Macon Co. looks to the future, with or without Victoryland

SHORTER, AL. (WSFA) - As closing arguments are made in a gambling corruption trial at a Montgomery federal courthouse 25 miles from town, attention is once again being drawn to the area surrounding Victoryland in Macon County.

The gaming facility has been closed for months as its owner fights legal battles on state and federal levels. The idle business is a massive economic loss for the area and its unemployment rate.

Residents are eager to find out what the verdict will be in Montgomery, but they're equally as concerned with the verdict on what will happen to their own community.

The sign welcoming visitors to Shorter, Alabama - a small town halfway between Auburn and Montgomery in rural Macon County proclaims: "A town on the move", but it's gearing down to a much slower pace. Residents say it's the sign pointed toward Victoryland that explains why traffic is so sparse:

"We still have a lot people ask about Victoryland," explains County Commissioner Drew Thompson. "We have to tell them they are only running simulcast. Then, the next question is where is the closest casino?"

Victoryland was the economic engine for the county. Now, the once busy gaming center employs just 20 to 30 people. Looking up at the sign to embattled Victoryland developer Milton McGregor's empty Oasis Hotel, it begs the question, what is the new "Oasis" that will bring life to the poor county's dry economy?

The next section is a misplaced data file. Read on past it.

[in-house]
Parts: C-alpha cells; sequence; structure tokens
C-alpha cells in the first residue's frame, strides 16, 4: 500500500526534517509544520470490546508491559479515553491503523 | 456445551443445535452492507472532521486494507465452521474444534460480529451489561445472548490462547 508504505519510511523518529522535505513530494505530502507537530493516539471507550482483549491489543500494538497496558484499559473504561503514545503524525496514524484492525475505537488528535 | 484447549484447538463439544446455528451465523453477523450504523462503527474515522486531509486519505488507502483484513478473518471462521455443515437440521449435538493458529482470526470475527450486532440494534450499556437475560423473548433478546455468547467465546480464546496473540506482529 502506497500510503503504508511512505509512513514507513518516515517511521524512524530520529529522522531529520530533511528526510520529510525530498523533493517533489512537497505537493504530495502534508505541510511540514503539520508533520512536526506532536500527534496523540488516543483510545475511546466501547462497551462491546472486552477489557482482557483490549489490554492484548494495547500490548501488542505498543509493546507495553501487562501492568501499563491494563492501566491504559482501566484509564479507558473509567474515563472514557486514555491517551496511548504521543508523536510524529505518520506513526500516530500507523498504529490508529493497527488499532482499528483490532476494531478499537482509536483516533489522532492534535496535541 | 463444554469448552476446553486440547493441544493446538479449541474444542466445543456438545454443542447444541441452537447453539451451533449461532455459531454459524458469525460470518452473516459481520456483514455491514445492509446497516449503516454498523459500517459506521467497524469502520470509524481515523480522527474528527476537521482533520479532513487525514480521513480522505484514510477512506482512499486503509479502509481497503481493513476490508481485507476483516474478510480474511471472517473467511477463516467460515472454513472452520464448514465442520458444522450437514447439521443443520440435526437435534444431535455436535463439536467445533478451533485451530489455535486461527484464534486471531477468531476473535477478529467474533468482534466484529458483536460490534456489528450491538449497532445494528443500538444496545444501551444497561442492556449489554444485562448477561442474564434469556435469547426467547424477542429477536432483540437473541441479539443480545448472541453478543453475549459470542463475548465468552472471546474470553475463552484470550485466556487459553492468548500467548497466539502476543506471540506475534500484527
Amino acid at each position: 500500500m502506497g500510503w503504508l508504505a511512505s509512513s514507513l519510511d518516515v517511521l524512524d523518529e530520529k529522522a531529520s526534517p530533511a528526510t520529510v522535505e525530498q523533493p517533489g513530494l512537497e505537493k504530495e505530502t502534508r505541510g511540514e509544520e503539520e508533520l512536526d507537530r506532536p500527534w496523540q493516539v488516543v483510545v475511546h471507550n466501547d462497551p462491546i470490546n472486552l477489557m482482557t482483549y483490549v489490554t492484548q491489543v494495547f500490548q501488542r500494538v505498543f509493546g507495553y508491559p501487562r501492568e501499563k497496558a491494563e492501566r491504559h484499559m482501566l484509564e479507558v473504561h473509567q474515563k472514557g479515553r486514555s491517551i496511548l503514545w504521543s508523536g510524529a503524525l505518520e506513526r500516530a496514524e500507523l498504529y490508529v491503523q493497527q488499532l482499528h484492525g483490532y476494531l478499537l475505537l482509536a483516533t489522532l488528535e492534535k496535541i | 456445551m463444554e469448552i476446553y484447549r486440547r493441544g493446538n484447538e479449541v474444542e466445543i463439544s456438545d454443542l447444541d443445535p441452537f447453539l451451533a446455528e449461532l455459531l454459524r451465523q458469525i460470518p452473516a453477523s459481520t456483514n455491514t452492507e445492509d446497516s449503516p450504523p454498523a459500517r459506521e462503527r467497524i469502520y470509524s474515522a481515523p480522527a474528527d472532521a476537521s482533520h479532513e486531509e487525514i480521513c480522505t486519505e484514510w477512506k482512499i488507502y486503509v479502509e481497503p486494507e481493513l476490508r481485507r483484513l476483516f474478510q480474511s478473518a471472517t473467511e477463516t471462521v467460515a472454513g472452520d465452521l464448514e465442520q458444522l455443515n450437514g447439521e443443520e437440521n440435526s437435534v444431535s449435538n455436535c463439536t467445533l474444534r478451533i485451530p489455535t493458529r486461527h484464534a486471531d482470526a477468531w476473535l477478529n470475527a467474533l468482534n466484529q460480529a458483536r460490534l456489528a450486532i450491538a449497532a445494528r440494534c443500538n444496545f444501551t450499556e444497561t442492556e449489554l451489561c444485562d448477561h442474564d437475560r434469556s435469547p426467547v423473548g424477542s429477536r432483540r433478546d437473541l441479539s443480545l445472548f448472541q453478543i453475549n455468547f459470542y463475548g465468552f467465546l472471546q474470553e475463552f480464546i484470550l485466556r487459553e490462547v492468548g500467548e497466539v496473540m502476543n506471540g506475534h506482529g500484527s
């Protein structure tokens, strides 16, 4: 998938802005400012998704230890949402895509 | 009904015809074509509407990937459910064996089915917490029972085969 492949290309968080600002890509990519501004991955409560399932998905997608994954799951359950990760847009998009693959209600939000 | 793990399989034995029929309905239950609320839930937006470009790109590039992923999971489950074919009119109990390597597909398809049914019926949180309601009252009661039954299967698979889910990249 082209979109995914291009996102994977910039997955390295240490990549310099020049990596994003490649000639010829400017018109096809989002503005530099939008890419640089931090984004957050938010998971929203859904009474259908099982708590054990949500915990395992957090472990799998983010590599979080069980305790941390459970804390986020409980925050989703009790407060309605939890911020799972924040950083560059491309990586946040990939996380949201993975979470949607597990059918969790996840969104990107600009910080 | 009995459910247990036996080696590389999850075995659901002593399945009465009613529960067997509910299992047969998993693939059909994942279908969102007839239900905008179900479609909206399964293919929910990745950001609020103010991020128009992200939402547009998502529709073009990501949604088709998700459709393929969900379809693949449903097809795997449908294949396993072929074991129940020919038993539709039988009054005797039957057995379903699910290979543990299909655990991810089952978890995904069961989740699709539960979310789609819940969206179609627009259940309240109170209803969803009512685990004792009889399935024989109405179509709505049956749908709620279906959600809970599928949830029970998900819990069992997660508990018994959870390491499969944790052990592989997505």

Thompson says to attract businesses, they're planning to lay sewer lines at two different interstate exits. It's a "must" to maintain the funding they had relied on from Victoryland.

"Ultimately, the occupational tax pays bond notes. Without the dollars from Victoryland, we will have to dip into the General Fund to pay the notes," Thompson, who owns a gas station across the street from Victoryland, explained.

Another answer to Macon County's economic woes could sit just miles down the interstate at Moton Field. While it's home to the Tuskegee Airmen, an overhaul on the airport is catching national attention.

Golden Eagle manager Sylvester Williams says, "With the project we are putting together, the airport could bring in a lot of industry. It could help revitalize Tuskegee and Macon County itself."

The runway is structured to land large private aircraft, complete with hangar space, maintenance and a flight school. Williams wants to "...bring as many people through Tuskegee as we can."

It's a new wind blowing through Macon County, taking to the sky for inspiration to point a sleepy community in the right direction.

There's no official word of when a groundbreaking at Golden Eagle Aviation may happen.

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